Why are some areas of the world more biodiverse than others? In an effort to understand what factors contribute to the uneven distribution of species on Earth, an international collaboration of scientists has compiled the first-ever global assessment of fern diversity. Their findings, published in the Journal of Biogeography, draw on herbarium data, genetic data, and climatic data of approximately 800,000 ferns.
"The first thing we wanted to know is where are the centers of ferns' biodiversity, and second, why?" comments lead researcher Jacob S. Suissa, of Harvard University. "We wanted to understand the biogeographical patterns of fern diversity. Understanding these patterns in a major plant lineage like ferns, allows us to take a step towards understanding why there is an uneven distribution of species around the world."
The researchers say that this type of study with large amounts of data would not have been possible a few decades ago. "Natural history collections are the primary data for all biodiversity studies, and they are the backbone to this study," said co-author Michael A. Sundue, of the University of Vermont. "Scientists have been making collections and curating them for hundreds of years. But only recently, the digitization of these records has allowed us to harness their collective power."
"There has been a large effort over the last decade to digitize the impressive collection of specimens contributed by thousands of collectors and experts in the field and deposited in museums or natural history collections,” adds co-author Weston L. Testo, of the University of Gothenburg, Sweden. “For this study we used over 800,000 digitized occurrence records for nearly 8,000 fern species."
Their analysis determined that the majority of fern species (58%) occur in eight primarily mountainous hotspots: Greater Antilles, Mesoamerica, tropical Andes, Guianas, Southeastern Brazil, Madagascar, Malesia, and East Asia. These hotspots make up a mere 7% of the planet’s landmass.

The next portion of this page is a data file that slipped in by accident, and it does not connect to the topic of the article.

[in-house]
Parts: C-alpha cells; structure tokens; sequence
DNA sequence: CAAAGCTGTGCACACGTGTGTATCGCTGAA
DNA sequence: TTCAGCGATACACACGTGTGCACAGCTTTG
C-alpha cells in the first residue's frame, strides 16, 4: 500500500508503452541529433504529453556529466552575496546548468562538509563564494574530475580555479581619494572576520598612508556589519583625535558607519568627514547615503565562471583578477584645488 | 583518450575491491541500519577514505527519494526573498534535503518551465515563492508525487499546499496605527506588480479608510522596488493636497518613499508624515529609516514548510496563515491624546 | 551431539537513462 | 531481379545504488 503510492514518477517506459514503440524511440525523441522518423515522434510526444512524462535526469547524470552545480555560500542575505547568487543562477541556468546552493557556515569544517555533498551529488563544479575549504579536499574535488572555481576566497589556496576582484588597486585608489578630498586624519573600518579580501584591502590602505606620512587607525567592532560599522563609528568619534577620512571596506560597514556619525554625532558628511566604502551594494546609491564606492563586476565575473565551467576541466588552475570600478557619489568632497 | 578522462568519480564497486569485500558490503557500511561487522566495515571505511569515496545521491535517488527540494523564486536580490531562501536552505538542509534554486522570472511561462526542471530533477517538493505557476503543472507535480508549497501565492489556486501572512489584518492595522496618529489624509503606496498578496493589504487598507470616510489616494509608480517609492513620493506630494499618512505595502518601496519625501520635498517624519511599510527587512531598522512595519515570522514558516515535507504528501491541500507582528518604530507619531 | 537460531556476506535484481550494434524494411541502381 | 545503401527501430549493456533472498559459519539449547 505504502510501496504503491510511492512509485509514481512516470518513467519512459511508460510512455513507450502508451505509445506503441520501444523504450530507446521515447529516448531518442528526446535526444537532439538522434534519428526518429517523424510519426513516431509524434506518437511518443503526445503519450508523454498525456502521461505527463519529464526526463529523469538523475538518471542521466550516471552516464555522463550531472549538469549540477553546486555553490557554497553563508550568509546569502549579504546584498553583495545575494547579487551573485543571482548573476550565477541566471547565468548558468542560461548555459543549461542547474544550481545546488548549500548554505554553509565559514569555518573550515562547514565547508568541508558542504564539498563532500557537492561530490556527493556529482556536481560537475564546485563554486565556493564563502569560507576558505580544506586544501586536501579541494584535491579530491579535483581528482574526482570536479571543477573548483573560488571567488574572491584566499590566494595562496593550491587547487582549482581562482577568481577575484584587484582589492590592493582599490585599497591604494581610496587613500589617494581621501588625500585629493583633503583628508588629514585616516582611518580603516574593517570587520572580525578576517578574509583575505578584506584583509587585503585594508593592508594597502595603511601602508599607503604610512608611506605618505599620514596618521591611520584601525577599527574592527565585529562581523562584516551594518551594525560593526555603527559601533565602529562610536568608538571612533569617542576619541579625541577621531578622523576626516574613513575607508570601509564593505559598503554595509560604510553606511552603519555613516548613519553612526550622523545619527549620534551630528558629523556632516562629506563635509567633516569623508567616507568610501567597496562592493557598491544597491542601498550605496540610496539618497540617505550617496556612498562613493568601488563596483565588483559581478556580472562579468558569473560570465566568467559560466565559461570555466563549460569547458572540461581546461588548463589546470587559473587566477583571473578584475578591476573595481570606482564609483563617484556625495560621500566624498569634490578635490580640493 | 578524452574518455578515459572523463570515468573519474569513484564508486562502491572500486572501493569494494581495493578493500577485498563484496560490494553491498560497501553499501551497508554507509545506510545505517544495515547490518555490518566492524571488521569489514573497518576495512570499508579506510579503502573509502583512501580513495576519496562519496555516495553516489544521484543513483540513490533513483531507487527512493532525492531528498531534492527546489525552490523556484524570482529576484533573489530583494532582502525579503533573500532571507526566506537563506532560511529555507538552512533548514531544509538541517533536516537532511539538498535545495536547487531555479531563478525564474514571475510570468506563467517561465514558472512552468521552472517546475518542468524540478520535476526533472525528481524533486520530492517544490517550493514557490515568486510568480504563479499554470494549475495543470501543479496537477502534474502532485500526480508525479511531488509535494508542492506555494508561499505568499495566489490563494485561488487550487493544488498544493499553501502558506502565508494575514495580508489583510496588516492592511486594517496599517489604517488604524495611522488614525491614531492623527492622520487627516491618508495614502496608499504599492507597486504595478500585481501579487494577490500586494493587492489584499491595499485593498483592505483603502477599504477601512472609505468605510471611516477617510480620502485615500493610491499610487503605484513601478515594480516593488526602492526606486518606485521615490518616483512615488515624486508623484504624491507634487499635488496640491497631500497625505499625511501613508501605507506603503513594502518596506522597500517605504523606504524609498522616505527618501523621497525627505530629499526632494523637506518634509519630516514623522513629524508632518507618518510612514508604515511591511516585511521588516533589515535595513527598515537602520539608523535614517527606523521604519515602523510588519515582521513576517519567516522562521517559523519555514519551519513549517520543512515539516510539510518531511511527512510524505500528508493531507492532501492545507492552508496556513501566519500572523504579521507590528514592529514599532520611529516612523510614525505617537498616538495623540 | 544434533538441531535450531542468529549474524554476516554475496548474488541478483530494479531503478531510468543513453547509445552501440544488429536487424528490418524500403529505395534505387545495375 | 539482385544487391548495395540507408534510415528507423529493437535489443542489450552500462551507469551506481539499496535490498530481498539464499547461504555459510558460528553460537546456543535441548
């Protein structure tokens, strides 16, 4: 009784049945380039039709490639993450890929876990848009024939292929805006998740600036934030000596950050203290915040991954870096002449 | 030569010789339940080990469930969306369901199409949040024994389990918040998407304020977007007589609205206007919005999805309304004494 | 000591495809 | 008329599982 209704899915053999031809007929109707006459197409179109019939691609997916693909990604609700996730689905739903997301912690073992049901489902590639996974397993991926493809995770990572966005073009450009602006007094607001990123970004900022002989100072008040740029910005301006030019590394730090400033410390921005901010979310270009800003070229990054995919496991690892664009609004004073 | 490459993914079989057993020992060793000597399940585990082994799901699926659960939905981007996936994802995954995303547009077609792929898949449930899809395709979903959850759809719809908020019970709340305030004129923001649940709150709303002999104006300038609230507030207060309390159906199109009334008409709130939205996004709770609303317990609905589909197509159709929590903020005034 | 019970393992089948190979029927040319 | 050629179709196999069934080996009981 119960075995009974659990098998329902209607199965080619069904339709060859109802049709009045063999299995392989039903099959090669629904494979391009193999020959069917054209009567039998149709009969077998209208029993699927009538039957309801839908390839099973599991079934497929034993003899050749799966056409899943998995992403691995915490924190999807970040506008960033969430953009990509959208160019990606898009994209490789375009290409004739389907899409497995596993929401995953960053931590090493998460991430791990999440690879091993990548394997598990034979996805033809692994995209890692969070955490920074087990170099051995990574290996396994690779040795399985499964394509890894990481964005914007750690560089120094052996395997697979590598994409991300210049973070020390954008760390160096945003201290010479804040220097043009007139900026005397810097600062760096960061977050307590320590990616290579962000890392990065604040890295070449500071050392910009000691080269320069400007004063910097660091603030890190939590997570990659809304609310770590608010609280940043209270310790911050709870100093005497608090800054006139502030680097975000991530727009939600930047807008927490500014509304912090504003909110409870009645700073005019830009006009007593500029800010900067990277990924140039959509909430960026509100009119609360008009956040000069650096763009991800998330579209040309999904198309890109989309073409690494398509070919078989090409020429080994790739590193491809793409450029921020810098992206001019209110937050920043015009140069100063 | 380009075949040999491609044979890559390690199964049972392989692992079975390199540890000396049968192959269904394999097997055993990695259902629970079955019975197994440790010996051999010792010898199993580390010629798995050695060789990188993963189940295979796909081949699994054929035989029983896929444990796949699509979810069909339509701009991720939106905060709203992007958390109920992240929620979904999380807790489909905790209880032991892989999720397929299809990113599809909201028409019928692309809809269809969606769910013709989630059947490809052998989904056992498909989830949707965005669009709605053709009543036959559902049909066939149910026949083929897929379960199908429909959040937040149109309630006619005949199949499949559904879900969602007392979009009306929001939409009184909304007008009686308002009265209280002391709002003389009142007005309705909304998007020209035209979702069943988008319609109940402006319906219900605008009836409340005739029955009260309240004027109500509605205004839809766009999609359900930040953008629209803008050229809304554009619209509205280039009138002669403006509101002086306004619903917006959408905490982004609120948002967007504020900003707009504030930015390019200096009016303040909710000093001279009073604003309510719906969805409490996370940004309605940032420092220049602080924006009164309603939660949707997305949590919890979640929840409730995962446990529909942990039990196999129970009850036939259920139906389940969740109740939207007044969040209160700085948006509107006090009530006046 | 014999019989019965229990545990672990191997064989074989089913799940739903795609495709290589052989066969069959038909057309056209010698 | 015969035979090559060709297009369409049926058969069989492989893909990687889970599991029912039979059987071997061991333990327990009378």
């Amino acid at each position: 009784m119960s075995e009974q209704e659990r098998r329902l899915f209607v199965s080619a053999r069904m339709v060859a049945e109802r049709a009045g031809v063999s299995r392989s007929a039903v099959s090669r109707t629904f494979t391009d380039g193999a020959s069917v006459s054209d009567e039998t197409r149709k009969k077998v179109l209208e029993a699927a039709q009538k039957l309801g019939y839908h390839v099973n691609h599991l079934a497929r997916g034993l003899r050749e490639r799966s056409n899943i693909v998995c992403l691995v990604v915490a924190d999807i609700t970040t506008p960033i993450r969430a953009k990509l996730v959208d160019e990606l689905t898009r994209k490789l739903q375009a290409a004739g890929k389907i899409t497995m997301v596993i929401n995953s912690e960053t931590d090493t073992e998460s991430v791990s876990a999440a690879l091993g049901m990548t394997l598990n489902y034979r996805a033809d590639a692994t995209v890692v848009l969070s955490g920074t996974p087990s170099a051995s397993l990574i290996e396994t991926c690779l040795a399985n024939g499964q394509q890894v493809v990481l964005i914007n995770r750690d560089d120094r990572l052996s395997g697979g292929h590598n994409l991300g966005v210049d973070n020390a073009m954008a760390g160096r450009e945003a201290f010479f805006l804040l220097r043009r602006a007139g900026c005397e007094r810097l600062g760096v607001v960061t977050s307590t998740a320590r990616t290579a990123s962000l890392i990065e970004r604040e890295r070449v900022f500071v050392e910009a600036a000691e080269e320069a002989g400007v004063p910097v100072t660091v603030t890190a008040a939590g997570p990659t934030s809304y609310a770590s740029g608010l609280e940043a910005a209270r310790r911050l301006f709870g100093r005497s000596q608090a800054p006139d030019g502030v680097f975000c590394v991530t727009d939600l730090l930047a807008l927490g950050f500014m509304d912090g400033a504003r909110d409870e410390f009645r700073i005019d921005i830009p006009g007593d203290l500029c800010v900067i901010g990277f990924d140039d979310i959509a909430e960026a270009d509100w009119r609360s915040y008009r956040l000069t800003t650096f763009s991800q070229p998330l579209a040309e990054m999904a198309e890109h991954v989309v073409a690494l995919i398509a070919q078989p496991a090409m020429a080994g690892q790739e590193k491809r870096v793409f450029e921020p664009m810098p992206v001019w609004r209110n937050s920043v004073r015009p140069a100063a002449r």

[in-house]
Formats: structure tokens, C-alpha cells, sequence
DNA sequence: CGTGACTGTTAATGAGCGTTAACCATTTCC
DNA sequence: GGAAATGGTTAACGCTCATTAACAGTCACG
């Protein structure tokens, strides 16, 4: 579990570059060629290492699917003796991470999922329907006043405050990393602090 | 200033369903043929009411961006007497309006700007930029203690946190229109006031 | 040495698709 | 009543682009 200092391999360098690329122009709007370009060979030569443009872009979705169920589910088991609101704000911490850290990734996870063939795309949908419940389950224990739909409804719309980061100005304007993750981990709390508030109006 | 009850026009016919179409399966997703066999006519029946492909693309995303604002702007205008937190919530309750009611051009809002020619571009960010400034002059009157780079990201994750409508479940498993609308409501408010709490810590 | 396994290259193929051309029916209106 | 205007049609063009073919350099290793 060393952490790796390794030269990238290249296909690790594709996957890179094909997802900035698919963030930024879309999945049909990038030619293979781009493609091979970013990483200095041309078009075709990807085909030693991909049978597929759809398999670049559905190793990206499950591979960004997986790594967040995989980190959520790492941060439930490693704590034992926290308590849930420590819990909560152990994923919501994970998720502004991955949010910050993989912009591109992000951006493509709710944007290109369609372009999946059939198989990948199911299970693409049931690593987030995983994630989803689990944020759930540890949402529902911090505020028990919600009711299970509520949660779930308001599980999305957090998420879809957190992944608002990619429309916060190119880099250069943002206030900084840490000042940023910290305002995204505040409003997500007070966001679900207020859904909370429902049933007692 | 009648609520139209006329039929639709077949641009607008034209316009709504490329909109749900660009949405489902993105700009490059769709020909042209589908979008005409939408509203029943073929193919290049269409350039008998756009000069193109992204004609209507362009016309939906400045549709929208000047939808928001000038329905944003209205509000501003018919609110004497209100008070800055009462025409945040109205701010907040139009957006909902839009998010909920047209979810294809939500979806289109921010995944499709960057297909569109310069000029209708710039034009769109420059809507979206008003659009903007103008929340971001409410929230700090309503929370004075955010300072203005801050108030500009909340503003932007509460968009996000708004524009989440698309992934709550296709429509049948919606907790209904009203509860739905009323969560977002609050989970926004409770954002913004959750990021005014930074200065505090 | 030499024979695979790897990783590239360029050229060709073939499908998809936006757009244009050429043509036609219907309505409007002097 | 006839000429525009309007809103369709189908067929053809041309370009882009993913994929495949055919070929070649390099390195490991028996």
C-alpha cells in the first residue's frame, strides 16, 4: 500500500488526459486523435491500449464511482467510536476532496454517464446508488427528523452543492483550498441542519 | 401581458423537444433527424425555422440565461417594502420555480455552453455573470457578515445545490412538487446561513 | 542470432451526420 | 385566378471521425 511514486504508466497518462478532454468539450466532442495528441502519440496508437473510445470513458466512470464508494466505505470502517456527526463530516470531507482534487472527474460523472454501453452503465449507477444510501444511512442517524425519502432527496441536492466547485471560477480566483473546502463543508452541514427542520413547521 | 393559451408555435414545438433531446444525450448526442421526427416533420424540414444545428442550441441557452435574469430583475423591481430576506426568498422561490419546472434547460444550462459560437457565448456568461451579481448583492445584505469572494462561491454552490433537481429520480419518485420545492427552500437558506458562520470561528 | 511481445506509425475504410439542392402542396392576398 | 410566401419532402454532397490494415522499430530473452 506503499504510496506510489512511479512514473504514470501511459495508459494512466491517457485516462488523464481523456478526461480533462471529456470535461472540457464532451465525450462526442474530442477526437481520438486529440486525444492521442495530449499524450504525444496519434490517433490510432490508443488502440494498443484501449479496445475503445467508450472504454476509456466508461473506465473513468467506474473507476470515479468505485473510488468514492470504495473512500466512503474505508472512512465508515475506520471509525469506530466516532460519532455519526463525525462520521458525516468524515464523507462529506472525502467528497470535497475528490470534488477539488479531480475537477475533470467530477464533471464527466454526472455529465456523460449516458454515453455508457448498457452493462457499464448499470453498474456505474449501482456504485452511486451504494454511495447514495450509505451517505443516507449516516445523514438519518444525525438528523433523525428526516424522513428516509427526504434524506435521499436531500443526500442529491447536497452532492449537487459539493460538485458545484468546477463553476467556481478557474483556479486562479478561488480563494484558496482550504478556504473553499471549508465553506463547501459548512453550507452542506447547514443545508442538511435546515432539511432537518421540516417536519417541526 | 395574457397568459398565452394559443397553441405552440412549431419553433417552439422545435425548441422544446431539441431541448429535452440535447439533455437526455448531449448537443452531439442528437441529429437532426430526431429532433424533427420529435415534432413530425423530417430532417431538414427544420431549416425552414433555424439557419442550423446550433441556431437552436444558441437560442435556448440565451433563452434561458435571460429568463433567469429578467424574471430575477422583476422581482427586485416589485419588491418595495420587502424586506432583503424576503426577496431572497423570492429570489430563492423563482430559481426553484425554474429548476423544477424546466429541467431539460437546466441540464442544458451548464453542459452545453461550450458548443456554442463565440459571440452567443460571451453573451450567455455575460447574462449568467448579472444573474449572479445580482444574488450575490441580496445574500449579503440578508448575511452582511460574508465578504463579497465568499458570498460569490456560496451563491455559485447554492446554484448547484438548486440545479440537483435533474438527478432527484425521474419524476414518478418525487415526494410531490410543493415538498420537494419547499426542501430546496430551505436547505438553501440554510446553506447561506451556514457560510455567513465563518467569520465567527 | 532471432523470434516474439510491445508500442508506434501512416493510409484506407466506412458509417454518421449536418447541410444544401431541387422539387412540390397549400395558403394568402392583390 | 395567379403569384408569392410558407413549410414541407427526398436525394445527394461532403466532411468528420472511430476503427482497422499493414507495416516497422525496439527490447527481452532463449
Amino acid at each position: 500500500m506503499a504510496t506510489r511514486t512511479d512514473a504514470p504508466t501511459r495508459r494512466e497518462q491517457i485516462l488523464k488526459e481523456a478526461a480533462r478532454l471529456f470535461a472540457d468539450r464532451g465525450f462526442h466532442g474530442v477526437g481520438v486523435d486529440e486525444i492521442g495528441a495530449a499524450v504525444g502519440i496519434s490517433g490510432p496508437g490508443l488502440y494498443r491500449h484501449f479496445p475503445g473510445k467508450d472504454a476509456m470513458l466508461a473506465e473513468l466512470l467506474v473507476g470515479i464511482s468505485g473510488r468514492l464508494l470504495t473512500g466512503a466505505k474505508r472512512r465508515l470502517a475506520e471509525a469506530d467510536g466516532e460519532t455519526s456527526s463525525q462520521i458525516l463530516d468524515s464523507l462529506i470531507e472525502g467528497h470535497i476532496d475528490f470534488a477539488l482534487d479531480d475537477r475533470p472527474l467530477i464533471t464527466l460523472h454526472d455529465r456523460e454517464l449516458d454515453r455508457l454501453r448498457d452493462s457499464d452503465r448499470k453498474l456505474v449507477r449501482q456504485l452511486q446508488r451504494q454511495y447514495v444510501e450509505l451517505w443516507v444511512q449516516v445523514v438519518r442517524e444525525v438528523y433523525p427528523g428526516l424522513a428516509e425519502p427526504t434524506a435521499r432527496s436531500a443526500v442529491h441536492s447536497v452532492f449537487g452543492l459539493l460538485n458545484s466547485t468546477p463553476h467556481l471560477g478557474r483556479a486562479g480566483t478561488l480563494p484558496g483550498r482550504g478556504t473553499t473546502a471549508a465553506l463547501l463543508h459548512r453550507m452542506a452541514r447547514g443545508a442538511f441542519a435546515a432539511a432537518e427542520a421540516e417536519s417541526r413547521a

Interestingly, the researchers also concluded that higher elevations demonstrate greater fern diversity, particularly from 2000-3000 meters in elevation. They explain that this species richness correlation to elevation is likely due to the presence of cloud forests that are ideal habitats for ferns.
The researchers hypothesize that species richness and diversification are at their highest in tropical mountains, where temperature seasonality is low year-round. "People tend to think of places such as the Amazon rainforest as biodiversity hotspots," said Suissa. "But for ferns, it is tropical and subtropical mountains that harbor a disproportionate number of rapidly diversifying species relative to the land area they occupy. Ferns may be speciating within these tropical mountain systems because of the variation in habitats that occur across elevational gradients. For instance, at the base of a tropical mountain, it is hot all year round, and at the summit it is perennially cold. Essentially, these dynamics create many different ecosystems within a small geographic space." The researchers hope to be able to test this hypothesis in the field in the years to come.